WNBA star and two-time Olympic gold medalist Brittney Griner has spent months in the headlines throughout her 294-day detainment in Russia. With Griner finally home after a prisoner exchange, attention is now being given to the conditions that precipitated her imprisonment in the first place. One such condition is the extreme wage gap between women athletes and their men counterparts. With Griner’s homecoming on our minds, let’s honor her fight by taking a closer look at the pay inequity woman athletes face, especially in the WNBA.
Across the most popular sports in the United States one constant remains: women athletes earn less than men athletes, in some leagues by a significant margin (as is the case with the WNBA and the NBA).This season, the average base salary in the NBA is $5.4 million dollars. The average base salary in the WNBA? $120,600. While that salary is certainly greater than the median income for women in the United States, it is also 44 times less than the NBA’s base salary. For context, women earn an average of $0.83 to every dollar earned by white men in the United States. If the WNBA base salary was $0.83 to every dollar of the NBA base salary, it would be over $4.4 million.
The difference in compensation between WNBA and NBA athletes is stark –and as a result, many of the women athletes often supplement their income by playing overseas, just as Griner did and has done for years. Early on in Griner’s imprisonment, Nneka Ogwumike, the head of the WNBA players union, emphasized this fact: “We go over there to supplement our incomes, and quite frankly, we go over there to maintain our game.” Other professional players like Sue Bird and Diana Taurasi have also spoken up and echoed this sentiment.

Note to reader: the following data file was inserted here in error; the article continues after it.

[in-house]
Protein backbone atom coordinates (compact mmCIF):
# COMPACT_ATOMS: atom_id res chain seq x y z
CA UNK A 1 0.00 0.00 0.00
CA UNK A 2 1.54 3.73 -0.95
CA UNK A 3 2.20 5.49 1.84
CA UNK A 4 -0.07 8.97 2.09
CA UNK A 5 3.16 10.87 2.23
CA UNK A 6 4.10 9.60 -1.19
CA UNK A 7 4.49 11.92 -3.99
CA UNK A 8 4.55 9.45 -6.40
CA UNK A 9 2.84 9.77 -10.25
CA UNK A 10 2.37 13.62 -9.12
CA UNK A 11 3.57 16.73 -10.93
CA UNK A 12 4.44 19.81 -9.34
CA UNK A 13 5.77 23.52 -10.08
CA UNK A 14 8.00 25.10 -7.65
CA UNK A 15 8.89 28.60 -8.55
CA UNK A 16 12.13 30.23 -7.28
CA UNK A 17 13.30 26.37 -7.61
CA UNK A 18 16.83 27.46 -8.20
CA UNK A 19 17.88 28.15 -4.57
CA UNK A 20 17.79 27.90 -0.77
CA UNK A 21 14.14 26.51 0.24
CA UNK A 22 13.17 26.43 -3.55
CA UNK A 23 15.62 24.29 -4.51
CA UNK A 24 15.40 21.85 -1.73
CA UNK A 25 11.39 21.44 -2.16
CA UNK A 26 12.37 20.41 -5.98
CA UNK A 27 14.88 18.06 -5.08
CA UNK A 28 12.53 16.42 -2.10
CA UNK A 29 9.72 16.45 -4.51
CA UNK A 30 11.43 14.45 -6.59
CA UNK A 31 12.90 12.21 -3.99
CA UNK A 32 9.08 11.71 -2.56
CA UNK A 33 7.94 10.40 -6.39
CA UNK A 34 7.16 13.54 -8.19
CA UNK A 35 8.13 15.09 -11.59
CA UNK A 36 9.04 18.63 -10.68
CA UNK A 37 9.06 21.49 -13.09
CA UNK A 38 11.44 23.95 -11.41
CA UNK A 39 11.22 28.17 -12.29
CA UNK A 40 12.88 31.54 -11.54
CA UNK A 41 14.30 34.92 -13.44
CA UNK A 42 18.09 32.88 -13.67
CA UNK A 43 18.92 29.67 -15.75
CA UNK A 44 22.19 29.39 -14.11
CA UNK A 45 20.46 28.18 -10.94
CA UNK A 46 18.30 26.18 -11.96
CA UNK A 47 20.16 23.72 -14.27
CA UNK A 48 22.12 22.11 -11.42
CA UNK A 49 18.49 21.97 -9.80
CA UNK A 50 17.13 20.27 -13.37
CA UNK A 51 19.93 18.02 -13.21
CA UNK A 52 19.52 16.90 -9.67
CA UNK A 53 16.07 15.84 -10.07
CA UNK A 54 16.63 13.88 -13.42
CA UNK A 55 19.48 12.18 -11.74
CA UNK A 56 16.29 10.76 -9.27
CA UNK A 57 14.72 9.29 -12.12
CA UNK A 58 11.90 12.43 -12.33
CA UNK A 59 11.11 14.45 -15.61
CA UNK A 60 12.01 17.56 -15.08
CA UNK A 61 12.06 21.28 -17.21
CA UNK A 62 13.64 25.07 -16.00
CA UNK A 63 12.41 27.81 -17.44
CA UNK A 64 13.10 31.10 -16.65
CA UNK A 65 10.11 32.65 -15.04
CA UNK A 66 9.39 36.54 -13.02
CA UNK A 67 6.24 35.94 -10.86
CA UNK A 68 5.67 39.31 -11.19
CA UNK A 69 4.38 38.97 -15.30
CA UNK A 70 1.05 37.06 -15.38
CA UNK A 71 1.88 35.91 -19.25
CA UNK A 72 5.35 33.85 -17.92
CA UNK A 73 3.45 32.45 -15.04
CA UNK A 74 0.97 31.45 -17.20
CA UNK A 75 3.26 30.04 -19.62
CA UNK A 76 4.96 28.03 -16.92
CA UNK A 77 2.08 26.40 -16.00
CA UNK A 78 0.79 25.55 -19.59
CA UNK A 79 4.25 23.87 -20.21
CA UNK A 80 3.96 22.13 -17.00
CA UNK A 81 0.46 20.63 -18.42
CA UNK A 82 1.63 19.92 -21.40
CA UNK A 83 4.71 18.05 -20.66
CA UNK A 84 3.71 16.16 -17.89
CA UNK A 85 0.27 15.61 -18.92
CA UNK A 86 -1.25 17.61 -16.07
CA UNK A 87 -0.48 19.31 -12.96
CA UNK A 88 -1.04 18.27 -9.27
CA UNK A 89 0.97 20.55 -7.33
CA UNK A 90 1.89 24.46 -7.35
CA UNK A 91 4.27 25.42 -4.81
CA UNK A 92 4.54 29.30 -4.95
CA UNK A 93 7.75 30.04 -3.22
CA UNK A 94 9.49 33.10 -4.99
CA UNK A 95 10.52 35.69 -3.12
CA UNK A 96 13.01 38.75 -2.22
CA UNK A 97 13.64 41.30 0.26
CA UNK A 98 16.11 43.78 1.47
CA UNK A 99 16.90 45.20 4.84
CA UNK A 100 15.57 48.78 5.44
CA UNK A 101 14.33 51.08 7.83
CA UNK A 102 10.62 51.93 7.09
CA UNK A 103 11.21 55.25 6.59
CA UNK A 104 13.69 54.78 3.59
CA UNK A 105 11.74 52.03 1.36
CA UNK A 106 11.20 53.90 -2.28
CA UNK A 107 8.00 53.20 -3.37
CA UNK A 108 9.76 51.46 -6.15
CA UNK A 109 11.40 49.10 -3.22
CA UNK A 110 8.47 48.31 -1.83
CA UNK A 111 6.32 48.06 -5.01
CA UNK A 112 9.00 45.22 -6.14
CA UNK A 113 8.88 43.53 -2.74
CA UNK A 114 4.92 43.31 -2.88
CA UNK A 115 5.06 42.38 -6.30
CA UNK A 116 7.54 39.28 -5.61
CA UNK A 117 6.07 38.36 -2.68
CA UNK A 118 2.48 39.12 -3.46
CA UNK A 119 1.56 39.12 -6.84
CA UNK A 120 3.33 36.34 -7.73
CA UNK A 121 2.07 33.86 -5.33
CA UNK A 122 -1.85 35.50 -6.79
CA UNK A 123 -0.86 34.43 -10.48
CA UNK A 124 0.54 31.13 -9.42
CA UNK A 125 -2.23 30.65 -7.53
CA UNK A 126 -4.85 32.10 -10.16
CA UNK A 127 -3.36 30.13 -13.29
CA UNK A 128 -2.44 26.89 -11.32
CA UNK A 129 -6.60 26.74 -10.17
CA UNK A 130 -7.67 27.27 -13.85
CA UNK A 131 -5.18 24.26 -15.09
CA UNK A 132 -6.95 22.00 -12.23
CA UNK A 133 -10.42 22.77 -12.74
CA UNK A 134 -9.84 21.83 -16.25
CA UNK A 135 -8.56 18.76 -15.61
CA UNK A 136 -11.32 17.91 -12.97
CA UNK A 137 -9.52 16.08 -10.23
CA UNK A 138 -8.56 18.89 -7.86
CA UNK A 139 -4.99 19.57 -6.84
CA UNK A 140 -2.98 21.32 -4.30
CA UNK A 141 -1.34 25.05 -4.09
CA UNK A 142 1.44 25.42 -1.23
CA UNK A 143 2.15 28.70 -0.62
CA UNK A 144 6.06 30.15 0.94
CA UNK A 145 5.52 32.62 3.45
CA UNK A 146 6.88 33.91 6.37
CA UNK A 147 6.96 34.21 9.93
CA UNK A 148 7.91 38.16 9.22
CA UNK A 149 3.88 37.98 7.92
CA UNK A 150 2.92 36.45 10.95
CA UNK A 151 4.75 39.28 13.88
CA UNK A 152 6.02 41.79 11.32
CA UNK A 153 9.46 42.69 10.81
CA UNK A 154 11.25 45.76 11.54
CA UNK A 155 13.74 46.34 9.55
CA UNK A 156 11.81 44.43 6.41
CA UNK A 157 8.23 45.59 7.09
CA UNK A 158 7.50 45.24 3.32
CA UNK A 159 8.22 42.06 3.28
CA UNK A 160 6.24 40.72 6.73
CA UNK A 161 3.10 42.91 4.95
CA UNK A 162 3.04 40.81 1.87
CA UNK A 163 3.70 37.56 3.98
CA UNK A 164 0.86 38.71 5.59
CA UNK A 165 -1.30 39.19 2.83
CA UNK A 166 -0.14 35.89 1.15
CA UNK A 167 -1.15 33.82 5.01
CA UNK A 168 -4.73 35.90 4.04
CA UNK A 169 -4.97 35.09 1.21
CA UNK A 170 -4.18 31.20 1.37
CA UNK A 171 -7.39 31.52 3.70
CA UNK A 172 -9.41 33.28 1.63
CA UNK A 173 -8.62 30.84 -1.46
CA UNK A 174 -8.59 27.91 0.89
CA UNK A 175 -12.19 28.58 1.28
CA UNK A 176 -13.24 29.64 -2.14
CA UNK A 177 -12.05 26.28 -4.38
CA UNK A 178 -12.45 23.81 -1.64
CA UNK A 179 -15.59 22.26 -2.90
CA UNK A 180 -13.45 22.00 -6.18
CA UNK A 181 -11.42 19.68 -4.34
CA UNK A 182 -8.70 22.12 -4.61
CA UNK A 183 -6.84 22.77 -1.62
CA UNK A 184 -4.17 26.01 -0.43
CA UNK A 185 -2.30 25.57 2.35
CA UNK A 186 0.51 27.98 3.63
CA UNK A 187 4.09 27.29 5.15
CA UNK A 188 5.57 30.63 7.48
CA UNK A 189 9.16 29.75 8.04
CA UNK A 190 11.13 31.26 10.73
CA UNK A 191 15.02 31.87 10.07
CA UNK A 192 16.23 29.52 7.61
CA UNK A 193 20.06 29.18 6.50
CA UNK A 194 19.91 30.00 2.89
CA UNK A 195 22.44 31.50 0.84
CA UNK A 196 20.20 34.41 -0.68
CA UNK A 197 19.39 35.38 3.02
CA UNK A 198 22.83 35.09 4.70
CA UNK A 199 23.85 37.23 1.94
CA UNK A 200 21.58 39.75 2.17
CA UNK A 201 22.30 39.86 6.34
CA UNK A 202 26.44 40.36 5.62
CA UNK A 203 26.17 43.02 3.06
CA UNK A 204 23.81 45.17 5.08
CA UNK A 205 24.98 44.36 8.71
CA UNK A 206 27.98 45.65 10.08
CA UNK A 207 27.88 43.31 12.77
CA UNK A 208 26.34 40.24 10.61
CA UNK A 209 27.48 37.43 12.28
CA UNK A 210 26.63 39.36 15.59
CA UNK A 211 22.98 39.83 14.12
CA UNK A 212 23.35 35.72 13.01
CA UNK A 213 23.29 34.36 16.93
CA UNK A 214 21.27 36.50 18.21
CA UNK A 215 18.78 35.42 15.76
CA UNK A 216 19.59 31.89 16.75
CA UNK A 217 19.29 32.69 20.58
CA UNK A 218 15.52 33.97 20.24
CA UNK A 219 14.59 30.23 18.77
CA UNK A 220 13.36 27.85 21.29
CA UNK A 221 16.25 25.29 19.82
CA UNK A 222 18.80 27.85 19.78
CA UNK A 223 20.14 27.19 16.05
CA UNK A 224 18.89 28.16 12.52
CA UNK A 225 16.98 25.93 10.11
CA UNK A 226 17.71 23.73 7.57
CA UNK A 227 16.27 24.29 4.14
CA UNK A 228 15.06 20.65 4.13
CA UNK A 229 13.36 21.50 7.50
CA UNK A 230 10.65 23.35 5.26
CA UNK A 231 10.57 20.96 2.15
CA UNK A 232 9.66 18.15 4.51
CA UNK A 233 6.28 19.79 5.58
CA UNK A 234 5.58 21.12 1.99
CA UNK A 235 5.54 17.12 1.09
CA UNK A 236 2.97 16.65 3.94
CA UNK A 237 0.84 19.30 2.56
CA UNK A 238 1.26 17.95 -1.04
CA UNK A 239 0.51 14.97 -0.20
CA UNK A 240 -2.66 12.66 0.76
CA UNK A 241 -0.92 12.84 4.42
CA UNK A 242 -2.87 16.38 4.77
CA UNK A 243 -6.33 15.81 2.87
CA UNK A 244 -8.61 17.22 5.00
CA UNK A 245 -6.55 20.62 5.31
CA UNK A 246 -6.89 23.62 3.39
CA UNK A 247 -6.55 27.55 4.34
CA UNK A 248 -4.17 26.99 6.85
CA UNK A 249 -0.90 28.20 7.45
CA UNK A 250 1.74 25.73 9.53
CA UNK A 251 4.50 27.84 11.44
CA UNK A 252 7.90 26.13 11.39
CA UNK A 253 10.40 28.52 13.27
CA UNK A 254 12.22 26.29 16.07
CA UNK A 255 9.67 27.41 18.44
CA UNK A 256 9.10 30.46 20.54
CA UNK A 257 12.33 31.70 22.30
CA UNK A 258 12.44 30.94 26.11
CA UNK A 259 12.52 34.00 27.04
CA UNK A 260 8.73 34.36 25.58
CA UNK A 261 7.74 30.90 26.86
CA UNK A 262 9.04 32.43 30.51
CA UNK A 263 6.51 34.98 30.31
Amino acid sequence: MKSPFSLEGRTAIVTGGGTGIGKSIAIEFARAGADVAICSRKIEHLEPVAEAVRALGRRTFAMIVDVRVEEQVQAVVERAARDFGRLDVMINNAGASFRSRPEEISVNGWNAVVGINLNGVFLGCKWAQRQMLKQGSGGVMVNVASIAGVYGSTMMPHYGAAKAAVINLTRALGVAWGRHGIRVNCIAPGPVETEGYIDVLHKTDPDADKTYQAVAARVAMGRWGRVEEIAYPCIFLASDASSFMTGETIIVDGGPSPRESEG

Pay (in)equity and lack of investment in women’s sports is at the heart of Brittney Griner’s story. Some may argue a difference in league revenue justifies a difference in player salary, but that framing misrepresents what women athletes are asking for. For instance, the NBA has a roughly 50-50 revenue split agreement that covers basketball-related income such as merchandise sales. WNBA players are still fighting for a fair portion of their own merch revenue. As Las Vegas Aces player Kelsey Plum shared in a recent interview, “We’re not asking to be paid what the men get paid. We’re asking to get paid the same percentage of revenue.”
Rampant gender disparity in sports is not limited to professional leagues. A recent audit into the NCAA found that women’s college basketball was undervalued and treated unfairly compared to men’s teams. As our #RespectHerGame campaign showed us, there’s a real need for society to step up and advocate for women athletes who are mistreated by both the sports industry and the media. Women’s sports receive less than 4% of sports coverage in the United States. With this in mind, there is certainly room for women’s sports to grow and flourish–just as there is certainly money for women athletes to be paid fairly.
Take Action! Show your support for women’s sports by watching/attending games and buying branded merchandise. Call out unfair treatment with #RespectHerGame.